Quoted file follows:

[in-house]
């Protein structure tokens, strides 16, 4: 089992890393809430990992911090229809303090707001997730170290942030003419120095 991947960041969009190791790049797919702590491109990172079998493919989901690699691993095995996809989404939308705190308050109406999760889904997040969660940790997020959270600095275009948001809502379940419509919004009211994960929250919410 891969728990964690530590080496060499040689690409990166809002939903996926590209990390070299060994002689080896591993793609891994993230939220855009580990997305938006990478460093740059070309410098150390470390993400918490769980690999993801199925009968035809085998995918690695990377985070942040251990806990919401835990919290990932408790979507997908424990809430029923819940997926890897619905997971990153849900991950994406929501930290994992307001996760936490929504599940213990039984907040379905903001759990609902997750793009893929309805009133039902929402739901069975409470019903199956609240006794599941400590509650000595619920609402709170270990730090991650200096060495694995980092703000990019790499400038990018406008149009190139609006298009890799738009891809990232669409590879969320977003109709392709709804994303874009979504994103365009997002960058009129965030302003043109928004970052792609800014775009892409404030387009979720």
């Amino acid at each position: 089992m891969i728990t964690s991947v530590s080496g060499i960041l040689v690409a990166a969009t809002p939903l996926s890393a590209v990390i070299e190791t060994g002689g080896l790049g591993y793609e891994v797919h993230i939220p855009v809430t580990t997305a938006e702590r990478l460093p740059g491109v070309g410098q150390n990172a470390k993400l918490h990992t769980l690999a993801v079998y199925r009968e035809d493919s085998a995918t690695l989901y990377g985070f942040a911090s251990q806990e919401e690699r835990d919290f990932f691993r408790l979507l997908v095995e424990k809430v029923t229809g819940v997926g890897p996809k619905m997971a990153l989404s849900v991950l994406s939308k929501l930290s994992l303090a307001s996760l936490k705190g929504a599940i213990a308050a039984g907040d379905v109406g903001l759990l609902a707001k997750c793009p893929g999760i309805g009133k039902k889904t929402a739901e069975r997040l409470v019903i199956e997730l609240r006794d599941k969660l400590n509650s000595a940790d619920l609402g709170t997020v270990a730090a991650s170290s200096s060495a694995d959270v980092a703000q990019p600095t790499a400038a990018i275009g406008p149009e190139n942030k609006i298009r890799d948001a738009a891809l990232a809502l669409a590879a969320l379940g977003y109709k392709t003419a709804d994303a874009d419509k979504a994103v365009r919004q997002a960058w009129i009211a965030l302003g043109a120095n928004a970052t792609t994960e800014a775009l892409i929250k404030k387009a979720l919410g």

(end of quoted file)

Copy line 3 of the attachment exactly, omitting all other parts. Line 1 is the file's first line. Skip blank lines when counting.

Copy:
């Amino acid at each position: 089992m891969i728990t964690s991947v530590s080496g060499i960041l040689v690409a990166a969009t809002p939903l996926s890393a590209v990390i070299e190791t060994g002689g080896l790049g591993y793609e891994v797919h993230i939220p855009v809430t580990t997305a938006e702590r990478l460093p740059g491109v070309g410098q150390n990172a470390k993400l918490h990992t769980l690999a993801v079998y199925r009968e035809d493919s085998a995918t690695l989901y990377g985070f942040a911090s251990q806990e919401e690699r835990d919290f990932f691993r408790l979507l997908v095995e424990k809430v029923t229809g819940v997926g890897p996809k619905m997971a990153l989404s849900v991950l994406s939308k929501l930290s994992l303090a307001s996760l936490k705190g929504a599940i213990a308050a039984g907040d379905v109406g903001l759990l609902a707001k997750c793009p893929g999760i309805g009133k039902k889904t929402a739901e069975r997040l409470v019903i199956e997730l609240r006794d599941k969660l400590n509650s000595a940790d619920l609402g709170t997020v270990a730090a991650s170290s200096s060495a694995d959270v980092a703000q990019p600095t790499a400038a990018i275009g406008p149009e190139n942030k609006i298009r890799d948001a738009a891809l990232a809502l669409a590879a969320l379940g977003y109709k392709t003419a709804d994303a874009d419509k979504a994103v365009r919004q997002a960058w009129i009211a965030l302003g043109a120095n928004a970052t792609t994960e800014a775009l892409i929250k404030k387009a979720l919410g």